BAME inclusion is crucial to improve universities

Nishan Canagarajah says BAME inclusion vital to improve universities.
Nishan Canagarajah says BAME inclusion vital to improve universities.

OUTCOMES of students belonging to black and ethnic minorities can be improved if they feel they are part of their university community, said the University of Leicester’s new vice-chancellor.

In an interview with the PA news agency, professor Nishan Canagarajah said that a student’s sense of belonging was paramount to their overall achievement.

“In my view there is a strong correlation between the students feeling a sense of belonging and included in the community and their achievements,” he said, adding that there was a need to make sure  “our university communities are diverse and inclusive for students from all kinds of backgrounds”.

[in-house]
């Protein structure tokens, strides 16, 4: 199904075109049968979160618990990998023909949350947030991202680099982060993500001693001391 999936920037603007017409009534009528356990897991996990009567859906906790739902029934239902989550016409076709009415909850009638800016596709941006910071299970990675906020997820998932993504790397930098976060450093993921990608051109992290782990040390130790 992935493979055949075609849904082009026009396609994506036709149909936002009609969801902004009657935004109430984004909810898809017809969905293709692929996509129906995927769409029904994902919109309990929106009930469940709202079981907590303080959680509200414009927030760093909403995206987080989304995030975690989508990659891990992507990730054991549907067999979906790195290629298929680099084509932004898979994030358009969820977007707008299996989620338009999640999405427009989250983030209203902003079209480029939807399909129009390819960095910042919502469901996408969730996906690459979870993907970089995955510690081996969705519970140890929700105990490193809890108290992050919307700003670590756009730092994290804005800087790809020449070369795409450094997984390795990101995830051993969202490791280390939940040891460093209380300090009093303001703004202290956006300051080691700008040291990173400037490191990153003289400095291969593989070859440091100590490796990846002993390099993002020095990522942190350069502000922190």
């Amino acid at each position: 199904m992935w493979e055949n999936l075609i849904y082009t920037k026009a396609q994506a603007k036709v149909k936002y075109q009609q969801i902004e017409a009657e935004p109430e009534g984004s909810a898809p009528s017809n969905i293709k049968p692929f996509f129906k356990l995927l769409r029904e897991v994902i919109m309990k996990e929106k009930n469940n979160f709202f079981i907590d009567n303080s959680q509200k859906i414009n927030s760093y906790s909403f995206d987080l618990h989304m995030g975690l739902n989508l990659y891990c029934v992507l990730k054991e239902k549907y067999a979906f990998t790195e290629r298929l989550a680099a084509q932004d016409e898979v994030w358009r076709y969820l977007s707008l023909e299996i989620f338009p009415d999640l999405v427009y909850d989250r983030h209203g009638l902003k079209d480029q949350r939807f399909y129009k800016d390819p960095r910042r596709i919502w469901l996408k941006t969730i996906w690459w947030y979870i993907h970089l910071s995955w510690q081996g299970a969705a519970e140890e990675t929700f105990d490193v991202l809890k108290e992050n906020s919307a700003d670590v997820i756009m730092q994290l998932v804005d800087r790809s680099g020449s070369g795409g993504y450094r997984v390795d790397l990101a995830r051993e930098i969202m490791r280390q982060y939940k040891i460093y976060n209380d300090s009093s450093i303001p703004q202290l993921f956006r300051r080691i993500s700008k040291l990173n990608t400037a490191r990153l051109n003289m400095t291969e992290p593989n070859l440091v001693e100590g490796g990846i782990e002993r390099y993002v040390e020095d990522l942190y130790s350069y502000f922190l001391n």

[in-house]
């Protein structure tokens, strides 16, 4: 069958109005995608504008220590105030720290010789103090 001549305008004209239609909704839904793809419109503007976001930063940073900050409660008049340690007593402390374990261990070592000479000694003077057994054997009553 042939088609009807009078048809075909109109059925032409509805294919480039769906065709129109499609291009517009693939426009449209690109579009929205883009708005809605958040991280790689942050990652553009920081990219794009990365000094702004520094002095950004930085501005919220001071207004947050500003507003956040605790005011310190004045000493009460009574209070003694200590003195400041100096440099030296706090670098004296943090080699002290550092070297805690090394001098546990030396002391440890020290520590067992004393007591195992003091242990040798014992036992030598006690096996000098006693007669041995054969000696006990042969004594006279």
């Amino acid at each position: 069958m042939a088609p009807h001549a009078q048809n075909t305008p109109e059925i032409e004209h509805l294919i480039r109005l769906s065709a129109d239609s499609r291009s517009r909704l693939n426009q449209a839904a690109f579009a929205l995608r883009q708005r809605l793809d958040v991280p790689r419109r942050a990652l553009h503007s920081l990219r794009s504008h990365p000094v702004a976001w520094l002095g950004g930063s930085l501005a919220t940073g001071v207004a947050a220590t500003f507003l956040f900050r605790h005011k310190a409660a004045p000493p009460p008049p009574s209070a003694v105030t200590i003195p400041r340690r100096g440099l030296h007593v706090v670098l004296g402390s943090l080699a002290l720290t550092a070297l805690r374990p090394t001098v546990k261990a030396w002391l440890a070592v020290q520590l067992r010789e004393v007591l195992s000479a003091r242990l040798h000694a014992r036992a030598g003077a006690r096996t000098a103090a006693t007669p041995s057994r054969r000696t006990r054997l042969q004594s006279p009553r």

“In this case we are talking about BAME,” Canagarajah said, “but I would also add it relates to social backgrounds as well, so for white students coming from widening participation they also need to feel they belong to that institution.”

According to Canagarajah, an engineer originally from Sri Lanka, a “fundamental issue” in higher education is under-representation of BAME within the workforce.

“This is a systemic issue that cannot be fixed overnight, but we need to act now, if that is one of the fundamental problems we need to fix for students from diverse backgrounds to feel they belong to that institution,” he told PA.

He also stressed the need for students to feel they are not alone in their lectures and group work.

“For example, the student body themselves need to understand there are diverse students.

“In STEM subjects typically you will have laboratory activity where you are working in a smaller group, similarly in humanities you will work in seminar groups. If you feel you are the only one, kind of isolated, it’s very hard for you to contribute and realise your full potential.”